Monday, October 23, 2006
A classic El Clásico
What a difference a week makes. Pardon the cliché, but we're all allowed one from time to time. After last weekend's events, in which Real Madrid staggered from neighbour Getafe's coliseum like an arthritic gladiator to the tune of Marca's 'Es possible jugar peor?' (Is it possible to play worse?) and Barcelona consolidated their lead in the table with a convincing victory over rivals Sevilla, it was all looking like a case of déjà vu.
Capello administered a hair-drying session to the Madrid squad the day after, insisting that they would never play so badly again, or Lord help him, he would retire to a Tuscan monastery, don a hair-shirt and never be seen again. Over in Barcelona, the schadenfreude (or however you say that in Catalan) was overflowing, such was the special glow of content at the further evidence that the house of Bernabéu was still in disarray. Even worse was the fact that Getafe's manager was Bernd Schuster, the ex-Madrid midfielder who had been president Calderon's first choice - as expressed in the hustings before the elections, but who had been persuaded otherwise by Mijatovic, a Champions League winner during Capello's previous reign at Madrid and much in favour of his return.
The general feeling last Sunday was that the new Madrid were a walking disaster, and that they had made the wrong choice of manager. Capello - like Camacho a fairly untouchable figure when it comes to the Madrid press, was suddenly under fire. Calderón was also coming in for some stick for allowing Mijatovic too much power, whereas at the beginning of the season the same president had been praised for his hands-off approach, in contrast to his megalomaniac predecessor.
But on Tuesday in Bucharest, something happened. Madrid won 4-1, Raúl scored, something clicked and the team rang rings around their hosts - who were not a great side it has to be said, but one who were fully capable of knocking an already punch-drunk opponent out of the ring. Madrid never let them settle, and by dominating them physically and tactically ran out deserved winners. Robinho, handed a run-out from the start, changed Madrid's formerly plodding style to a speedy and threatening fluency, and the team looked a different prospect altogether. And the Yin-Yang nature of Madrid and Barça continued the next night when Chelsea outfought the Catalans to score a deserved victory, in what was hardly a bad showing by Rijkaard's men but which was a defeat nevertheless - and defeats for Barça are news these days in Europe.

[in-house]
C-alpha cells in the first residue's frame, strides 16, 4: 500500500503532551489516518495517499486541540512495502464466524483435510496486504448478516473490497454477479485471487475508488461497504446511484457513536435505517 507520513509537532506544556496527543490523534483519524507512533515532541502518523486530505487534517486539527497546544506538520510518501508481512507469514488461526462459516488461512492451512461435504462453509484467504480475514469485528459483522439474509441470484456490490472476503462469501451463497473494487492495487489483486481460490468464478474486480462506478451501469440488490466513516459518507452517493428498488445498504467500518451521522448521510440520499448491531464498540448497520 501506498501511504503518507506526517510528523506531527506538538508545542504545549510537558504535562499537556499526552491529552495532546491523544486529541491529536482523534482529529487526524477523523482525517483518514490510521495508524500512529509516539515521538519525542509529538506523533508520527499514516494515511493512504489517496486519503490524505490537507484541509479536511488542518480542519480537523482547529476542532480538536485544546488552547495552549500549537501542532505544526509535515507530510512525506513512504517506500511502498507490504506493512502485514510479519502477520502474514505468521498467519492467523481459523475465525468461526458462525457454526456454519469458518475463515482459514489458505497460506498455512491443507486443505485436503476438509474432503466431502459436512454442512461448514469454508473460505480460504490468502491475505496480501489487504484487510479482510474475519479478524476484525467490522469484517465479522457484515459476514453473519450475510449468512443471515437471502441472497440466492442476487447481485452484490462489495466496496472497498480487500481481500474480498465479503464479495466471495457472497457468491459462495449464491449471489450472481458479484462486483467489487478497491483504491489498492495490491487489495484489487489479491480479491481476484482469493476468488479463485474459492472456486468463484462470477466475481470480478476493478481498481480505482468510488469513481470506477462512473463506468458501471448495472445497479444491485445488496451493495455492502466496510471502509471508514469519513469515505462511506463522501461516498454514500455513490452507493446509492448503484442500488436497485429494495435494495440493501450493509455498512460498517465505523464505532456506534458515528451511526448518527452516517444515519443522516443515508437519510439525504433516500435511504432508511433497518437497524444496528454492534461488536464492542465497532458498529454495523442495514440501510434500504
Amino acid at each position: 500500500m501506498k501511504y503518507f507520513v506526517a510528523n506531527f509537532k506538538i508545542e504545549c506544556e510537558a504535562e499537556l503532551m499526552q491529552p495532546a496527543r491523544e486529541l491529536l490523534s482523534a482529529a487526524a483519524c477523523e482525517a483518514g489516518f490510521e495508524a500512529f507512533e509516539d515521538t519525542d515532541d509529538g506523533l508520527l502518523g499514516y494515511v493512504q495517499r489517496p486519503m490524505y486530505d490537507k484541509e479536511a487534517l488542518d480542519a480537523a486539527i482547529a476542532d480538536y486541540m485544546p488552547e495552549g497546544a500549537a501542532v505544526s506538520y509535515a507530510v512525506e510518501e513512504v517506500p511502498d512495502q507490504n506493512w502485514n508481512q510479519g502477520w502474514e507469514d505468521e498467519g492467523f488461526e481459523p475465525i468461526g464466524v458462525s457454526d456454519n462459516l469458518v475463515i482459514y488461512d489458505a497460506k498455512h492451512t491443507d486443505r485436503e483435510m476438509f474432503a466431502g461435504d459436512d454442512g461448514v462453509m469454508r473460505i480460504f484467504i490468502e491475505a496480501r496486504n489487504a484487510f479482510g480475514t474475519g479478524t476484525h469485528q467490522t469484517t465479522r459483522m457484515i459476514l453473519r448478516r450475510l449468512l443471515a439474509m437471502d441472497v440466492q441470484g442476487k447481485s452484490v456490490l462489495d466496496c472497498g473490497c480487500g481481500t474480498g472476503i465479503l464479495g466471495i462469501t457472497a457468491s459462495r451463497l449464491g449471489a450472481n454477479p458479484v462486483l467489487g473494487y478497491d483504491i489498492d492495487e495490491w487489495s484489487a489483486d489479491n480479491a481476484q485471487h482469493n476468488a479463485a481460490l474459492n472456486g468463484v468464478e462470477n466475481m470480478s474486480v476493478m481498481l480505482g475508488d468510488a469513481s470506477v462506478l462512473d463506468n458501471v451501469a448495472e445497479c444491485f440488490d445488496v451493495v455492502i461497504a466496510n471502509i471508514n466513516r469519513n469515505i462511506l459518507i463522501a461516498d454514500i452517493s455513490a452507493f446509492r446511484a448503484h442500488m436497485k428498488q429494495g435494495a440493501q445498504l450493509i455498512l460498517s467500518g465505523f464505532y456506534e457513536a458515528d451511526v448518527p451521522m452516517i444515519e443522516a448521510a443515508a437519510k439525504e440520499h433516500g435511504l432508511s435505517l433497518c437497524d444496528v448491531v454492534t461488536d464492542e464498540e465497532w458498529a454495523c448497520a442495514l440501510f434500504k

Last season, Barça just looked too good for Chelsea, superior in technique and more flexible in their tactical approach. On Wednesday, Chelsea simply looked stronger, more up for it. Ronaldinho seemed timid, easily dispossessed and seemingly keen to pass the buck to Messi - a player who is an astounding talent but who met his match in Essien. The Chelsea man didn't so much man-mark Messi as simply ensure that the space between the Argentine and the player about to pass him the ball was always closed down. And suddenly, with Barça's two supermen relatively subdued, Chelsea themselves emerged with a more liberated look to their play than in last season's encounters, and could have won it by a greater margin.
Madrid's players, one supposes, were watching on the telly, having arrived back from Bucharest that afternoon. Whether the game in London influenced their own tactical approach remains a moot point, but there were definite similarities in the way that they ceded the majority of possession, but only in certain areas of the field. Once Barça moved into the final third, Madrid's tackling was fiercer and more committed than it has been for many a moon, and although Gudjohnsen should have scored when Messi pulled the ball back to him, and although the visitors had a good spell in the last twenty minutes of the first half, the truth is that Barça were well beaten.